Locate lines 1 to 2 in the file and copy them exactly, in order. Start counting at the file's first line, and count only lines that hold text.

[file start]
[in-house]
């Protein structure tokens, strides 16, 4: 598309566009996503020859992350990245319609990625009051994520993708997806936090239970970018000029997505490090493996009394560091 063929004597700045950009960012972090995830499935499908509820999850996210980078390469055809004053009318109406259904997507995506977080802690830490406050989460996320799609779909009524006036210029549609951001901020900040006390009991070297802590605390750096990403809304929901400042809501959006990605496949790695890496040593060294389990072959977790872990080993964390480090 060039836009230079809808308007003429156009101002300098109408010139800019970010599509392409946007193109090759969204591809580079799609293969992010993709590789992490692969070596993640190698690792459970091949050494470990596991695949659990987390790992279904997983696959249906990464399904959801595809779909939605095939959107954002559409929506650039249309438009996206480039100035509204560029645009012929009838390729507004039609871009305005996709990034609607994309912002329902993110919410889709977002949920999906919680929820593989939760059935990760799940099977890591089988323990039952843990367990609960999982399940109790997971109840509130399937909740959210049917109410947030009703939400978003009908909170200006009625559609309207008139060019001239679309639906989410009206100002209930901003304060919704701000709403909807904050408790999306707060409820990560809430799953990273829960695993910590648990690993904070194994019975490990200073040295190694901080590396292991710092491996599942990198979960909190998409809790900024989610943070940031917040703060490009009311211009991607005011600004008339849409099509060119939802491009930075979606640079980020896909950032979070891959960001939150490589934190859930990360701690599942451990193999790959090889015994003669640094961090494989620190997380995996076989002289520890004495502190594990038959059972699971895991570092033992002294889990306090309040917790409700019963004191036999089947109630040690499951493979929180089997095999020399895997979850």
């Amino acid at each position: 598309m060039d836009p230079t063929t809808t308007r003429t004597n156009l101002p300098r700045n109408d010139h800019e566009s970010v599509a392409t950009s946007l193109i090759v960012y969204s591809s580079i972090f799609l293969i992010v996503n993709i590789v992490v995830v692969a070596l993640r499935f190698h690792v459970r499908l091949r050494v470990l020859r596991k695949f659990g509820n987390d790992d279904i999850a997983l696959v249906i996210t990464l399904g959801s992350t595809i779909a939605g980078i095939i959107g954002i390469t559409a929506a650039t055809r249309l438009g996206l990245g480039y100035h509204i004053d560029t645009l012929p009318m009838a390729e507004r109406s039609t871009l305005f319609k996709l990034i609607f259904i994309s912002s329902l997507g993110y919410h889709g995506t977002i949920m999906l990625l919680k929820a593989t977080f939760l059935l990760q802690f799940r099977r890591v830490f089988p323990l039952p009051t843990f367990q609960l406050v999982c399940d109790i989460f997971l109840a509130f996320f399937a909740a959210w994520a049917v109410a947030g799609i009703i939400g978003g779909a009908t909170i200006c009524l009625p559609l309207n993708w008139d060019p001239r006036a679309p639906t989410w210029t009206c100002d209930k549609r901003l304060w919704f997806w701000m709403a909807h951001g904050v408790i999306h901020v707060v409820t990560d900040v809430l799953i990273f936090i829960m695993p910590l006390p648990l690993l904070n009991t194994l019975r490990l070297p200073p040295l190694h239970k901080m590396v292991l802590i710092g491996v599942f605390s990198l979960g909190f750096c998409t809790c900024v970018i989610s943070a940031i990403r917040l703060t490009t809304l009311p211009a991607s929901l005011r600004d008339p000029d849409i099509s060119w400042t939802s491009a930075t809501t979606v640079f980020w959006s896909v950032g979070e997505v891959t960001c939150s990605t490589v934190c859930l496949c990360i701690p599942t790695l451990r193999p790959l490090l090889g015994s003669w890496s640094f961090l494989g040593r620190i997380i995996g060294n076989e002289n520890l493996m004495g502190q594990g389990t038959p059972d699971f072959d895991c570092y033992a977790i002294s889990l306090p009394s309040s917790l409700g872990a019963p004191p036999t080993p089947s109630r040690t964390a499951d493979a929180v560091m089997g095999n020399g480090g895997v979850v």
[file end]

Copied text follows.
[in-house]
């Protein structure tokens, strides 16, 4: 598309566009996503020859992350990245319609990625009051994520993708997806936090239970970018000029997505490090493996009394560091 063929004597700045950009960012972090995830499935499908509820999850996210980078390469055809004053009318109406259904997507995506977080802690830490406050989460996320799609779909009524006036210029549609951001901020900040006390009991070297802590605390750096990403809304929901400042809501959006990605496949790695890496040593060294389990072959977790872990080993964390480090 060039836009230079809808308007003429156009101002300098109408010139800019970010599509392409946007193109090759969204591809580079799609293969992010993709590789992490692969070596993640190698690792459970091949050494470990596991695949659990987390790992279904997983696959249906990464399904959801595809779909939605095939959107954002559409929506650039249309438009996206480039100035509204560029645009012929009838390729507004039609871009305005996709990034609607994309912002329902993110919410889709977002949920999906919680929820593989939760059935990760799940099977890591089988323990039952843990367990609960999982399940109790997971109840509130399937909740959210049917109410947030009703939400978003009908909170200006009625559609309207008139060019001239679309639906989410009206100002209930901003304060919704701000709403909807904050408790999306707060409820990560809430799953990273829960695993910590648990690993904070194994019975490990200073040295190694901080590396292991710092491996599942990198979960909190998409809790900024989610943070940031917040703060490009009311211009991607005011600004008339849409099509060119939802491009930075979606640079980020896909950032979070891959960001939150490589934190859930990360701690599942451990193999790959090889015994003669640094961090494989620190997380995996076989002289520890004495502190594990038959059972699971895991570092033992002294889990306090309040917790409700019963004191036999089947109630040690499951493979929180089997095999020399895997979850």